In early summer, there is an open-faced sandwich that brings a smile to my heart and a crunch to my mouth. It’s not hard to make, and it’s worth the extra items you may not regularly carry. The sandwich has three ingredients: a wonderful dark bread, unsalted butter, and radishes. That’s it.
Any dark bread will do. I especially recommend the very flat, dark bread that looks like seeds and grains pressed together. Yoga bread, a dark loaf studded with sunflower seeds and cranberries is good too, as is a fresh, dark pumpernickel. White or wheat bread just won’t do. Part of the delight of this treat is the way it looks, and a pale bread doesn’t carry any contrast.
About the butter: it has to be real butter and it has to be unsalted. Margarine won’t work, and you don’t want to eat the chemicals in it, much less taste them. Ugh.
So, fresh butter it is. Unsalted is best because you can add as much salt as you want on top of the sandwich, but a salted butter spoils the pure flavors about to greet your mouth. Leave the butter out of the refrigerator until it is easy to cut, but watch out that on a hot day it doesn’t get too mushy.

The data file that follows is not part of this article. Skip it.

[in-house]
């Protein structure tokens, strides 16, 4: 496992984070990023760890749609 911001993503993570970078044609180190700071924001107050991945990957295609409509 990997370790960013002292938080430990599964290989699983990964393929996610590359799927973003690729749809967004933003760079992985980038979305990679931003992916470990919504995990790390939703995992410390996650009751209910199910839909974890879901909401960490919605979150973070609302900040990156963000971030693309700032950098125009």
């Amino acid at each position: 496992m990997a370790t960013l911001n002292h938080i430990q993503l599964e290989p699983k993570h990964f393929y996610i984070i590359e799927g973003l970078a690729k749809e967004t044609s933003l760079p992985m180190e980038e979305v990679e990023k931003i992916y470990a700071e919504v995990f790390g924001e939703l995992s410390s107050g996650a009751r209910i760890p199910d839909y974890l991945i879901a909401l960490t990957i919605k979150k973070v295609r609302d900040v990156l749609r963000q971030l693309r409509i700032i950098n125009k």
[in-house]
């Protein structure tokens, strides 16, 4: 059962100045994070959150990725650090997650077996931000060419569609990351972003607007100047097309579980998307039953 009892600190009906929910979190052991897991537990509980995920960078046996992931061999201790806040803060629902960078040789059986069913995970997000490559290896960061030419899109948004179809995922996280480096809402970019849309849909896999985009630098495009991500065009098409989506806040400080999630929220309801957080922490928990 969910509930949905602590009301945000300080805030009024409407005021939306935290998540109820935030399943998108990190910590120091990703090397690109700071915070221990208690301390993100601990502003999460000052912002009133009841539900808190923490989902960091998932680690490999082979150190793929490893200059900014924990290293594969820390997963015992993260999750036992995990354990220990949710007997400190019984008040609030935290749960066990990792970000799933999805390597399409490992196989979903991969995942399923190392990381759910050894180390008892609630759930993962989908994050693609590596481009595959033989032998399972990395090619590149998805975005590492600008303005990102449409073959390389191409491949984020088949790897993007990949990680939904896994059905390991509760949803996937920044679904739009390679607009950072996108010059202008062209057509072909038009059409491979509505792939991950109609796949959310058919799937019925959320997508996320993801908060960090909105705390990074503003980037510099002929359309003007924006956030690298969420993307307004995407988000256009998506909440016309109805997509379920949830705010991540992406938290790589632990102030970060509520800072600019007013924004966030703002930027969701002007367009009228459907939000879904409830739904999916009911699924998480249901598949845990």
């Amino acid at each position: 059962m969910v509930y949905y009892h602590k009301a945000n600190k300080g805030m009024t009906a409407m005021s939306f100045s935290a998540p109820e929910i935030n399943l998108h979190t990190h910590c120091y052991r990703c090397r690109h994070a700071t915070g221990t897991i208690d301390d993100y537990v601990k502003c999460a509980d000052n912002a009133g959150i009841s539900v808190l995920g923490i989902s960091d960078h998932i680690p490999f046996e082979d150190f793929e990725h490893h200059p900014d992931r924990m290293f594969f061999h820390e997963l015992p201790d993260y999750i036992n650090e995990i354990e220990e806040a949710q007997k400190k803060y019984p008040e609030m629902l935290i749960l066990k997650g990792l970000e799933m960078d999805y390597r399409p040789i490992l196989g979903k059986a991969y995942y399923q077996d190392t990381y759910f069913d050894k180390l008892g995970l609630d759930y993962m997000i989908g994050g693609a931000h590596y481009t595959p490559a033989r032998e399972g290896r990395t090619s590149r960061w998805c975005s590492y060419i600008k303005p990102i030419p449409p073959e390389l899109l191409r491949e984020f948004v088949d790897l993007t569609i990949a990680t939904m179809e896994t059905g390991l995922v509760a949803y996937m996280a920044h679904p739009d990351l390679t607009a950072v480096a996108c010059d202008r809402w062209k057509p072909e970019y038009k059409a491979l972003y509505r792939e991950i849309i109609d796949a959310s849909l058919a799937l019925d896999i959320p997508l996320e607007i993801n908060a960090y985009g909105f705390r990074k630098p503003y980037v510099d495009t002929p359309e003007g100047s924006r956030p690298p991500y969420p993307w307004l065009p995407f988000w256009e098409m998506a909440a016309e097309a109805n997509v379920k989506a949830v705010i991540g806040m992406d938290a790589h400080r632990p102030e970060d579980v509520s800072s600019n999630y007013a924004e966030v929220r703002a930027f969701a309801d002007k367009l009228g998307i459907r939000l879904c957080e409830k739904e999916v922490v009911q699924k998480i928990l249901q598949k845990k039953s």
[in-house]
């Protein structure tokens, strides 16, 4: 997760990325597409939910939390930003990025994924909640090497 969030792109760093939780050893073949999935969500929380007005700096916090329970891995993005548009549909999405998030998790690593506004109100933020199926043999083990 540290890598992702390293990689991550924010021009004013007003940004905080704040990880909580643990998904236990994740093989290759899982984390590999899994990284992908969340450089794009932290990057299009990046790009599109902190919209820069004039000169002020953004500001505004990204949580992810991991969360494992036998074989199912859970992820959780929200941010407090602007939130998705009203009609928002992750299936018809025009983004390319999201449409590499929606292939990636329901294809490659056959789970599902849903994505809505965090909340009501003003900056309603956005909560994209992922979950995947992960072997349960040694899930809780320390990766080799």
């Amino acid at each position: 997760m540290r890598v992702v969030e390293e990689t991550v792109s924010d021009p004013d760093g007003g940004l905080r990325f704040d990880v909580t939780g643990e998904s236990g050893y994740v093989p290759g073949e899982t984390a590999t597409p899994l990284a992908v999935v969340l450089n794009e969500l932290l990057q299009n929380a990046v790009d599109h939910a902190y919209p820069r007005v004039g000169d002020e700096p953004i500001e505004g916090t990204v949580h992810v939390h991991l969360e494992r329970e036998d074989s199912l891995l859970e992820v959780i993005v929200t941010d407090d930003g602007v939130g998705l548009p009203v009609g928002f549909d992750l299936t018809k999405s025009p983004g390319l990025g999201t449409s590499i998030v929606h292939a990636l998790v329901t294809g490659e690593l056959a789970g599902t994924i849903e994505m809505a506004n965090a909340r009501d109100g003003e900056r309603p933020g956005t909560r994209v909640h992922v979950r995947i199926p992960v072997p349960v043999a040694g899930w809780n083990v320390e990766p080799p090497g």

The radishes should be the red kind. French breakfast radishes, red with white tips, and elongated are good. That’s a picture of them on the left. Make sure they are fresh. Old radishes are hot, and not what’s called for here.
Take at least five radishes, wash and trim the root off. Float them in a small bowl of ice water for about 20 minutes. Slice them thin. You can use a mandolin if you like, but stick a fork in the end of the radish so you don’t cut yourself. (A mandolin is a flat piece of wood or plastic with a long blade flush mounted at an angle into the surface. Looks innocent but will take a finger right off.)
Take a slice of bread, butter it to your liking, add sliced radishes, salt with kosher salt if you like, and enjoy! Summer is here!
(c) Quinn McDonald, 2007. See more about life- and creativity coaching, writing, daydreaming and artwork at QuinnCreative.com Radish image: gourmetseeds.com Mandolin: kitchenclassics.com Sandwich: whatscookingamerica.net